Meet the Cops Running the NYPD’s 86-Member Public Relations Team

The police department’s PR team has more than doubled in size in the past two years. Some of its recent hires have histories of dishonesty and misconduct.

Chris Gelardi   ·   May 14, 2024
DCPI chief Tarik Sheppard displays a bike lock retrieved from Columbia University on MSNBC's Morning Joe on May 1, 2024.
DCPI chief Tarik Sheppard displays a bike lock retrieved from Columbia University on MSNBC's Morning Joe on May 1, 2024. | MSNBC via YouTube

The New York City Police Department told the City Council last week that its public relations arm employs 86 people, giving the department more communications staffers than many local newsrooms have journalists.

DCPI, named after its head, the deputy commissioner for public information, has more than doubled its staff in the past two years. In May 2022, police officials told councilmembers that approximately 36 staffers were assigned to the division.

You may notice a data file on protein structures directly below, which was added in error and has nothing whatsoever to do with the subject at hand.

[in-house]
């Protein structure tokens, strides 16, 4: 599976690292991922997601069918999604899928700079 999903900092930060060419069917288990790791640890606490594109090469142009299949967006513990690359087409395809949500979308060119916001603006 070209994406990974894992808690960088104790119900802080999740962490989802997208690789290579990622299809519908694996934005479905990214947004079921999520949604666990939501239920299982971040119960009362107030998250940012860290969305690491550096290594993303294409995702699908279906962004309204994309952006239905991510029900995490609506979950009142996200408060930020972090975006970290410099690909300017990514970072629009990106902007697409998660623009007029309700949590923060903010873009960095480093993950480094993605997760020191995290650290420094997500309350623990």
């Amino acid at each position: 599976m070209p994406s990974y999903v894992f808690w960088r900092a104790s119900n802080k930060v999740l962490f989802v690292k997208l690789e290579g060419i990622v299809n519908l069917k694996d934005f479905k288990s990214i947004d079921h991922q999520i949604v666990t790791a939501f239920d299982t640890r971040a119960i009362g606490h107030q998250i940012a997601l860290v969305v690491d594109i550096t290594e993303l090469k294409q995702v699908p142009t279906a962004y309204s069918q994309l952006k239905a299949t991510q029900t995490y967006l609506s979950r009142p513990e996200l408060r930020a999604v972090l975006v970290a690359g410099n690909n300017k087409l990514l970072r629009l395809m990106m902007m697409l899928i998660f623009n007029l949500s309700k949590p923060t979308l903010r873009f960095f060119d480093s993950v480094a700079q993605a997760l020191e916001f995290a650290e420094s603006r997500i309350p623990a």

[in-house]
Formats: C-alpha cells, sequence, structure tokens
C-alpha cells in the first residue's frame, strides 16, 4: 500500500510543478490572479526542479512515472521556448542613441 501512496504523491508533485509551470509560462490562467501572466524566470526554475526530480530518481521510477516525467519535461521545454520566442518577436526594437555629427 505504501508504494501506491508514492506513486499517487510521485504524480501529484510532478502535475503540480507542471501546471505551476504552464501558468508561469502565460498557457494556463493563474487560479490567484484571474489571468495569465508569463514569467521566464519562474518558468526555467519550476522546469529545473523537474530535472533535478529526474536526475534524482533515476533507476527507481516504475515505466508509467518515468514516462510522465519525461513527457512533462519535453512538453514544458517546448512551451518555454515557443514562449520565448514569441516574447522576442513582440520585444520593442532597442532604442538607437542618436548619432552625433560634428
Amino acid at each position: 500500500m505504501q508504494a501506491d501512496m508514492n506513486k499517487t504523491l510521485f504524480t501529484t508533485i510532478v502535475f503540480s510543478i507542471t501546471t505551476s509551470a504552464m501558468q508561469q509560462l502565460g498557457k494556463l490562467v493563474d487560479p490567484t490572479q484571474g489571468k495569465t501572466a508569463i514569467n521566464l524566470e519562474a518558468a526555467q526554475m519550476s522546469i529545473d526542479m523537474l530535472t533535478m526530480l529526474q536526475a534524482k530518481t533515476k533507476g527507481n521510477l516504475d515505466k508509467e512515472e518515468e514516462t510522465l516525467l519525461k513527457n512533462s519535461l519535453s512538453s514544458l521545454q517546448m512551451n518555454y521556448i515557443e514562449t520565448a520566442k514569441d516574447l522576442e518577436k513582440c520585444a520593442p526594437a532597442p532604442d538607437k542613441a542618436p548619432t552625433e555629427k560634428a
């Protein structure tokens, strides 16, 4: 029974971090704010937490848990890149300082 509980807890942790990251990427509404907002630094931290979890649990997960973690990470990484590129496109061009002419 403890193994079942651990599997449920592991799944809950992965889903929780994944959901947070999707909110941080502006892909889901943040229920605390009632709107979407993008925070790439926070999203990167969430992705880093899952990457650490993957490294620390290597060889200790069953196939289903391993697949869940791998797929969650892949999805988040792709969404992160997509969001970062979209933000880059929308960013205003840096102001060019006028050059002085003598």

To identify DCPI-assigned uniformed officers, New York Focus consulted a web archive program created by citizen watchdogs, as well as 50-a.org — both of which regularly scrape NYPD-published data — then checked the findings against the police department’s online portal of uniformed personnel. To retrieve the DCPI officers’ former assignments, New York Focus relied on a snapshot of the NYPD’s uniformed personnel portal this reporter downloaded in October 2022. Officers’ salary and overtime information came from New York City’s published citywide payroll data.

Tarik Sheppard, DCPI’s leader since August, has overseen much of this growth. Using city databases and data tools created by citizen watchdogs, New York Focus identified at least 57 uniformed NYPD officers assigned to DCPI, two-thirds of whom were assigned to the division after Sheppard took over. (It’s unclear how many civilian staffers DCPI employs, and whether the assignment data are fully up to date.)

In a statement, Brooklyn Councilmember Lincoln Restler pointed to the contrast between the DCPI’s staffing surge and Mayor Eric Adams’s cuts to other city services, including hundreds of layoffs in the Department of Buildings. “It’s stunning to see the NYPD Communications Department more than double to 86 staff while so many of our City agencies are struggling to fulfill their mandates without workers.”